SPRINGFIELD — Only a select few students have achieved the heights that Effingham County’s Tayler Weckbacher reached this summer.
Weckbacher, a 17-year-old junior, was one of 230 Air Force JROTC cadets from around the world who was chosen to participate in the Flight Academy Scholarship Program. More than 1,340 cadets applied for the prestigious scholarship from Headquarters Air Force JROTC at Alabama’s Maxwell Air Force Base.
The scholarship, valued at approximately $25,000 covered eight weeks of transportation, room and board, academics and flight hours.
Weckbacher, dressed in a flight suit that she received during her training at Fairmont State University in West Virginia, shared details of her experience during Thursday’s Effingham County Board of Education meeting.
“Getting a head start was key,” she said.
Weckbacher credited Lt. Col. Andrew Wichers with helping her excel in the program.
“He arranged with a CFI, which is a certified flight instructor, to come and help us with the tests that we had to take in order to get this scholarship,” she said.
Five other Effingham County cadets also applied for the scholarship.
Weckbacher said she also benefitted from some training she received as a birthday present from her parents.
“This helped me a lot, a lot, a lot, a lot,” she said. “It helped me how to do a pre-flight (check), it helped me know how to read the instruments and it helped me know basic knowledge about an aircraft.”
Weckbacher was also aided by a flight simulator program she received for Christmas.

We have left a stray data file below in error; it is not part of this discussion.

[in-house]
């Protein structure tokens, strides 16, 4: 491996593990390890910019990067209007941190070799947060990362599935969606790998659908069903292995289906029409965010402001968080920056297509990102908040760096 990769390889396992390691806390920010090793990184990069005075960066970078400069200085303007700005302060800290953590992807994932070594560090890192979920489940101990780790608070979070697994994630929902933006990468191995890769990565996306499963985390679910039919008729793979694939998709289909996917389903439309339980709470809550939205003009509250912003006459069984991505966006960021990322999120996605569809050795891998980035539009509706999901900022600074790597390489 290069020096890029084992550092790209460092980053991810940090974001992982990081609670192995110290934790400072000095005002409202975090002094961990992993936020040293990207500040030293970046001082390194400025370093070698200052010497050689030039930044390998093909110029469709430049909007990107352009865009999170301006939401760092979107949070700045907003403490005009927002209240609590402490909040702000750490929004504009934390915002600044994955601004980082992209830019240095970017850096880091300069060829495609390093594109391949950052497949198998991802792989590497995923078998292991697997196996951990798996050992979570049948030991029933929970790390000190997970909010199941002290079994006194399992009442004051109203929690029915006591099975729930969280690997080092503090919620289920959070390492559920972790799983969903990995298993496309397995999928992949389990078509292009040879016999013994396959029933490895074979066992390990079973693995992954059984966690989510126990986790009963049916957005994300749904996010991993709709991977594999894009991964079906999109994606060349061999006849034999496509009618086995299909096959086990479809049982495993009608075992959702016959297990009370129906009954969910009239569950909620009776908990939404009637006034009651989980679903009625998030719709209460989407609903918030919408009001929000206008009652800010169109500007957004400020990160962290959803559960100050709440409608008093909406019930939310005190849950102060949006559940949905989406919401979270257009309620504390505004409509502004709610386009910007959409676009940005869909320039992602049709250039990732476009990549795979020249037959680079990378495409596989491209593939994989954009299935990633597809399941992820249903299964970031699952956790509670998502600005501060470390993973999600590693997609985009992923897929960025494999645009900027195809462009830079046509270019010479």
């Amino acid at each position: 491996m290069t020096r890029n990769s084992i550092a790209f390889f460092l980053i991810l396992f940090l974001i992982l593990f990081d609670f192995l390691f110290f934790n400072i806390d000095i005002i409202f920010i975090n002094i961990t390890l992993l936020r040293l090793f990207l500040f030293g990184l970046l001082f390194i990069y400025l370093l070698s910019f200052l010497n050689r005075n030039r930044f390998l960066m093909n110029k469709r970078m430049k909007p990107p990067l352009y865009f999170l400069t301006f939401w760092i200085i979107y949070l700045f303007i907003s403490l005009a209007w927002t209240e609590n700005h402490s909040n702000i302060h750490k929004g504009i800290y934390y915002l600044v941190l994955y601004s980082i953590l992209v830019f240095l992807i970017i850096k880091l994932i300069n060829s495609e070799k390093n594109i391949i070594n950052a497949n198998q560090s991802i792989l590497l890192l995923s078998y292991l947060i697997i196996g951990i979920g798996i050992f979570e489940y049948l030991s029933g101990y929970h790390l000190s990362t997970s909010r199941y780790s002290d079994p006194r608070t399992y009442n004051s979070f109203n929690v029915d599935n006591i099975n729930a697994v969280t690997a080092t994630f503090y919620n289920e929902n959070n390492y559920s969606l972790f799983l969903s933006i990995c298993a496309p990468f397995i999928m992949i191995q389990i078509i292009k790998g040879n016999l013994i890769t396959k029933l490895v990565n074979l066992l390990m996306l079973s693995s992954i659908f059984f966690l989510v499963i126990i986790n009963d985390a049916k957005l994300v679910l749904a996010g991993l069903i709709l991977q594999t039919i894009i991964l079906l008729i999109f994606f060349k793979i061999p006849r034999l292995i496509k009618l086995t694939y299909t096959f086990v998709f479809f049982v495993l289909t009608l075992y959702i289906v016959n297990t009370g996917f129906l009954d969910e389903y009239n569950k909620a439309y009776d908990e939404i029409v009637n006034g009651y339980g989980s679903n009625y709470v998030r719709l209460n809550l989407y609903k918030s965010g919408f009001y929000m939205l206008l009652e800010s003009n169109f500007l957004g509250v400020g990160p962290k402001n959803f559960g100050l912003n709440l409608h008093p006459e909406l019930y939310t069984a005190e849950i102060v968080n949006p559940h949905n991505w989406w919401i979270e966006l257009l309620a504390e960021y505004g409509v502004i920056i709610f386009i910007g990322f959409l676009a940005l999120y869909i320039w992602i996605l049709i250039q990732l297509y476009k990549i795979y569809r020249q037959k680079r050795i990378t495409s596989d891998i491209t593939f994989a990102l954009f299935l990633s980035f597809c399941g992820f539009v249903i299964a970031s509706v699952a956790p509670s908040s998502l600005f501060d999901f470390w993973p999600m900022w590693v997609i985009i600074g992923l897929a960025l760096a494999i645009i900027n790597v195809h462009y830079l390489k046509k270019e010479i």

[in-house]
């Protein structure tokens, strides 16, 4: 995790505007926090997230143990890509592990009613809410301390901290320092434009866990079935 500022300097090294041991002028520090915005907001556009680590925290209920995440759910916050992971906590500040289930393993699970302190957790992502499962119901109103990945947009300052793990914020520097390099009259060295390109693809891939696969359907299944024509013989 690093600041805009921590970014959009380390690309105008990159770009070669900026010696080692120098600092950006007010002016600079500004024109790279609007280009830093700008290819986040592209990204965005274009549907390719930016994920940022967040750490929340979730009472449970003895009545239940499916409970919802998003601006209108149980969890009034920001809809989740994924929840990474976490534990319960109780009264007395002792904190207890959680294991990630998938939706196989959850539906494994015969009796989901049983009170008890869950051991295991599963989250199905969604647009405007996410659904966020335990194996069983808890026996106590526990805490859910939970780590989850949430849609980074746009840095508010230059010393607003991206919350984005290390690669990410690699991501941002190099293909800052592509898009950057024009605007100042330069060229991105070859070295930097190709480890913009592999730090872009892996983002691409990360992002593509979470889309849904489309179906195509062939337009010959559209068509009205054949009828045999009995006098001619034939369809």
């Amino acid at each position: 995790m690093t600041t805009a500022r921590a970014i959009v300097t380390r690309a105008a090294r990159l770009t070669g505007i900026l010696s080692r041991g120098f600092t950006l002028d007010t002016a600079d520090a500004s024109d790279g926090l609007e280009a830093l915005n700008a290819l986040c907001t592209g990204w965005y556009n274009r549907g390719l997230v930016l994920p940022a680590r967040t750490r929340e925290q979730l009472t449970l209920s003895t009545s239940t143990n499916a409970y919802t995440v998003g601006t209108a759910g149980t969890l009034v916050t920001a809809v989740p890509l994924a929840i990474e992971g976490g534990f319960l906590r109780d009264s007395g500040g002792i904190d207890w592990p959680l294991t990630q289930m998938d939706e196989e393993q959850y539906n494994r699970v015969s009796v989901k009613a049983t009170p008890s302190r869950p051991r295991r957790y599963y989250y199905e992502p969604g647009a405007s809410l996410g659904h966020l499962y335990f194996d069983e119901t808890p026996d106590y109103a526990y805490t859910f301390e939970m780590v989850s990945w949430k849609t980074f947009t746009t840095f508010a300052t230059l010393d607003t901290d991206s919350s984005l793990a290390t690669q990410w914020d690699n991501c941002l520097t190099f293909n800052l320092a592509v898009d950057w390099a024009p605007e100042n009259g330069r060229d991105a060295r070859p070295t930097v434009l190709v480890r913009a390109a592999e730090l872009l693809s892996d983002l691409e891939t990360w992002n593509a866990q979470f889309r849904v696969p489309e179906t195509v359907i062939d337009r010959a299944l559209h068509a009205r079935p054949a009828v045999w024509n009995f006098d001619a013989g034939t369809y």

“This helped me work with my AT, which is air traffic,” she said.
After about three weeks of training, Weckbacher took her first solo flight in a training aircraft.
“It was definitely a memorable moment in my life,” she said. “I was the first cadet who landed with a 25-knot crosswind, which was not the plan at all. It was extremely stressful in the air. I had air traffic constantly trying to help me while I was in the air.
“Once I got on the ground again, though, it was a huge confidence booster ...”
Weckbacher’s goal is to pilot a C-17, a large military transport aircraft.
“Thinking about one individual person being able to control this huge plane is mind blowing to me,” she said Thursday after telling the Effingham County Board of Education about her summer experience.
Weckbacher has been enamored with thoughts of flying since she was young.
“When I was little, I sat in the cockpit of a Delta plane and that is when I knew what I wanted to do,” she said.
For more information on the Flight Academy Scholarship Program contact AFJROTC Public Affairs at firstname.lastname@example.org.
Those who participate in the program do not incur a military commitment to the Air Force or other branch of service, nor does completing the program guarantee acceptance into one of the military’s commissioning programs.